INDEPENDENCE, KANSAS —
Shoes — in miniature and in artwork — line the desk of Dr. Donna Sweet, a Wichita, Kansas, physician known for wearing high heels every day. But she's even better known for her early 1980s work with AIDS patients.
Sweet knows medication keeps HIV patients healthy and helps them avoid transmitting the disease to others.
If the Affordable Care Act's prescription drug coverage is eliminated, "these patients would all be back to the 1983-1984 mode where they die quickly because they don't get their medicines," she said. And without the drugs, she added, HIV patients are much more likely to spread the disease, possibly creating a public health crisis.
Prescription drug and pre-existing health condition coverage are two top provisions of the Affordable Care Act, which was signed into law in March 2010 by then-President Barack Obama. Twenty million Americans have coverage under the ACA, commonly called Obamacare, but detractors complain of recent sharp increases in premiums and lack of provider reimbursements.
The new administration of President Donald Trump has vowed to repeal the act and is researching replacement ideas. Two Republican congressmen announced their ideas Wednesday, but they had difficulty explaining how their proposal would handle pre-existing conditions.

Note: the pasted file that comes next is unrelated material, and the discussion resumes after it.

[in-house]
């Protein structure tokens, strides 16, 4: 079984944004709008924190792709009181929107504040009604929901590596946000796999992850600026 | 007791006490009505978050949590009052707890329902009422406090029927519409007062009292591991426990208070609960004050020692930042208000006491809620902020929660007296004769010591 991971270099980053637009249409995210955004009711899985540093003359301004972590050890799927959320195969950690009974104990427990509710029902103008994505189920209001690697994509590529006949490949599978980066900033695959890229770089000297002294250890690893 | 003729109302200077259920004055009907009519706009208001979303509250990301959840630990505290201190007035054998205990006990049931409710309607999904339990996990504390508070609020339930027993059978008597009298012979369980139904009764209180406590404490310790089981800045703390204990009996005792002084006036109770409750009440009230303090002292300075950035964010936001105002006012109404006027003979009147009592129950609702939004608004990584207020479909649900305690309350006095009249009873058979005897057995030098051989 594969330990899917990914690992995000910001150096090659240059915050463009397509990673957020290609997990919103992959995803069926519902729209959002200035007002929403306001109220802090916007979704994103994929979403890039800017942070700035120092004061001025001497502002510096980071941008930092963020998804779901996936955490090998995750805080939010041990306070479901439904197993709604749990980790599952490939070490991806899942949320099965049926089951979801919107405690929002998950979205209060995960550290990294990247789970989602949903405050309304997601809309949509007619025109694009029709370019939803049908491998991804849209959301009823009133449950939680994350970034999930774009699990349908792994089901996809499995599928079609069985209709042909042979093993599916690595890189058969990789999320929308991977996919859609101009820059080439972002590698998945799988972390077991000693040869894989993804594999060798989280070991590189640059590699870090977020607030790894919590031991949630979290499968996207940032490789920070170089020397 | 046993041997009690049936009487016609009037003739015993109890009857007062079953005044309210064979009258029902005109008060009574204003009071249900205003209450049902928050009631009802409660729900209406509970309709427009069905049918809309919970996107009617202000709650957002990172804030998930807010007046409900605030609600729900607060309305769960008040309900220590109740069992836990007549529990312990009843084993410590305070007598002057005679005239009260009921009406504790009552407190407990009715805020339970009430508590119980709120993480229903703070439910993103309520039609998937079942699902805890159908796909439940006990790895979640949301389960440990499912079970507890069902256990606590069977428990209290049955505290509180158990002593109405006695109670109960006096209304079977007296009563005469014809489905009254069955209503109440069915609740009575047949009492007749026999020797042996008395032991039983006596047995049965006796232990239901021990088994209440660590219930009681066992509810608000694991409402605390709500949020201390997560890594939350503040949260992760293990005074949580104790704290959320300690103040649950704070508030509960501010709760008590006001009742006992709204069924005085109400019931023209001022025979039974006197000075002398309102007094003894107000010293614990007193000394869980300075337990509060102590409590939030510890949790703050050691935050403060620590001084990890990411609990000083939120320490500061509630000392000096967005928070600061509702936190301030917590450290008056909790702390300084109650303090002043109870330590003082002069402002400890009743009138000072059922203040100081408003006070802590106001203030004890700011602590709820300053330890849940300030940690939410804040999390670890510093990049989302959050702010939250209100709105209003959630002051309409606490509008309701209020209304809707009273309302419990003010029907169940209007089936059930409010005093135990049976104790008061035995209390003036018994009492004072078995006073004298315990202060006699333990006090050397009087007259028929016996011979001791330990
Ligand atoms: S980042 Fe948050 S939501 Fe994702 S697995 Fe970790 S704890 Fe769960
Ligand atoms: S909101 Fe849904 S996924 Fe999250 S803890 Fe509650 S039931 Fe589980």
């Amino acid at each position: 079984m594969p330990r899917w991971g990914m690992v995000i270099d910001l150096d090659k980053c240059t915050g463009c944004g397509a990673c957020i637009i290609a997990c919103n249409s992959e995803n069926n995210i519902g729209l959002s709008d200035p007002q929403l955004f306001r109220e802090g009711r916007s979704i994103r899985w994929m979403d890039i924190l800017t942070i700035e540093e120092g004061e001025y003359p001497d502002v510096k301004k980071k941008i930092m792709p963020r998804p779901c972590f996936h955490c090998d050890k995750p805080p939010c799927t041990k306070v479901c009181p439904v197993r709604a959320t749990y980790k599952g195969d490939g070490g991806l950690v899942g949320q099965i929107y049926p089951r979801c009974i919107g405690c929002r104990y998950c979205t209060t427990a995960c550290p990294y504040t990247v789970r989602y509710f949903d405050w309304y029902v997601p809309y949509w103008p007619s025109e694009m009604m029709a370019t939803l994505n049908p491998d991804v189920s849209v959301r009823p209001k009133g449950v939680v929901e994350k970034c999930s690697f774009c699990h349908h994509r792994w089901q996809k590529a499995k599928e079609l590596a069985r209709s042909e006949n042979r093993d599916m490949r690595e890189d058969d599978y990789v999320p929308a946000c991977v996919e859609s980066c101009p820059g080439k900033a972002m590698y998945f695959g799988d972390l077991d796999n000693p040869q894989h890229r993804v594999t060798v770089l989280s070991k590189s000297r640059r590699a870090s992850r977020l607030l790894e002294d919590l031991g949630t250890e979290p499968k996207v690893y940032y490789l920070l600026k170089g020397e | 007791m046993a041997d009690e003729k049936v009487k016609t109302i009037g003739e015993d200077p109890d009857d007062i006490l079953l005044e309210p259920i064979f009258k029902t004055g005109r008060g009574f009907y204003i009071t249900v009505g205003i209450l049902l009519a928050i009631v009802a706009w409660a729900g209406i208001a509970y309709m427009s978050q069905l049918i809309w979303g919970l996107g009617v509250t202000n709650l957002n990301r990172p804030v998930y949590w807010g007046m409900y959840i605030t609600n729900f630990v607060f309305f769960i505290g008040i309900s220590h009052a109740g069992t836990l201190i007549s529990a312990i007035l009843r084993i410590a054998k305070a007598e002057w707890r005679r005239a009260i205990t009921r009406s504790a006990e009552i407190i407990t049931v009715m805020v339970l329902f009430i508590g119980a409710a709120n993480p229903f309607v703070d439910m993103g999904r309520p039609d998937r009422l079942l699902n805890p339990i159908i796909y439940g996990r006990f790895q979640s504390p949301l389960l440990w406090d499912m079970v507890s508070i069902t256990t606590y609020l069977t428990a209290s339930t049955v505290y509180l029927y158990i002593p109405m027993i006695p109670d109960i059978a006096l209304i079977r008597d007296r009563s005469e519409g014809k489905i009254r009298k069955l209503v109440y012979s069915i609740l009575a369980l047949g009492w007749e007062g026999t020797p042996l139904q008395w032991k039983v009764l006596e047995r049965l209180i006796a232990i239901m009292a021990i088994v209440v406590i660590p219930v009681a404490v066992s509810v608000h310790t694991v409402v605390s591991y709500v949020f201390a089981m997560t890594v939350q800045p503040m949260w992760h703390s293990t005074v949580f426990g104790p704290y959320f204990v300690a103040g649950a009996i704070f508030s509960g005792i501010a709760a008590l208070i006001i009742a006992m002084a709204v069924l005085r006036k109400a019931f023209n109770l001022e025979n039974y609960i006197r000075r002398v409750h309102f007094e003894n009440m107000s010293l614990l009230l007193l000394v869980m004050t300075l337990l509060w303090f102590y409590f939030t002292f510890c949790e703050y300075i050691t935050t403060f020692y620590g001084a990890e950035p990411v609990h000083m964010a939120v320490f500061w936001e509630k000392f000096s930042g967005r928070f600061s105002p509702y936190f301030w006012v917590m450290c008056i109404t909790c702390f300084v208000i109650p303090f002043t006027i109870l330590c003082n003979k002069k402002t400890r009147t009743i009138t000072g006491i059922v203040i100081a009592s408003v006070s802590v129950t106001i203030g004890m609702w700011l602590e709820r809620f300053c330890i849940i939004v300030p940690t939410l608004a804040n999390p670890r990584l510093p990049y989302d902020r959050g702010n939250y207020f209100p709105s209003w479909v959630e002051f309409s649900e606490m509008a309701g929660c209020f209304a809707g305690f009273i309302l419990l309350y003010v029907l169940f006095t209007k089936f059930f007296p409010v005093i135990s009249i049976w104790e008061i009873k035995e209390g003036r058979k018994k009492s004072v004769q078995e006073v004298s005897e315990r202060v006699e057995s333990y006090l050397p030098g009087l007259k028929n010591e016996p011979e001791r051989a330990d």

Such coverage is critical to people like Bobby, a Kansan currently looking for work as a designer. He previously ran a store but closed it before the Affordable Care Act was enacted because he couldn't afford employee health insurance. He could reopen the business now but lacks money to invest in it.
Bobby, who did not want his last name or city of residence given, requires expensive medication to stay alive. His daily pill "costs about $2,500 a month," he said as he popped one into his mouth. The Affordable Care Act pays for his prescriptions.
Bobby agreed that the ACA isn't perfect, but his message to Congress is: "Don't do away with it."
Since passage of the ACA, 80 rural hospitals have closed. Many factors — the recession, shorter inpatient stays, smaller populations — contributed to the shutdowns.
But former hospital administrators and a University of North Carolina study contend that lower reimbursement rates from the ACA and the lack of state mandates to expand Medicaid reimbursements have also been parts of the problem.
Mercy Medical Center in Independence, Kansas, ran into financial trouble and closed in 2015. As a state, Kansas did not increase Medicaid eligibility, making reimbursement a double hardship for the hospital.
Without nearby hospitals, ACA patients must rely on specific clinics, which are difficult to find in rural areas. Cindy Williams has a lack of choice in Iola, Kansas. Her husband lost his job a year ago; she is a paraeducator. They are both covered through the Affordable Care Act.
Williams is anxious about a replacement plan and hopes Congress keeps costs down.
"We've saved money over the years, so we have a little backup," she said. But Williams said the key is Congress. She wants to see bipartisanship on this issue, "because that's when the government works the best."
The plan unveiled Wednesday is expected to be discussed, argued, edited and rewritten several times before Congress votes on whether to approve it.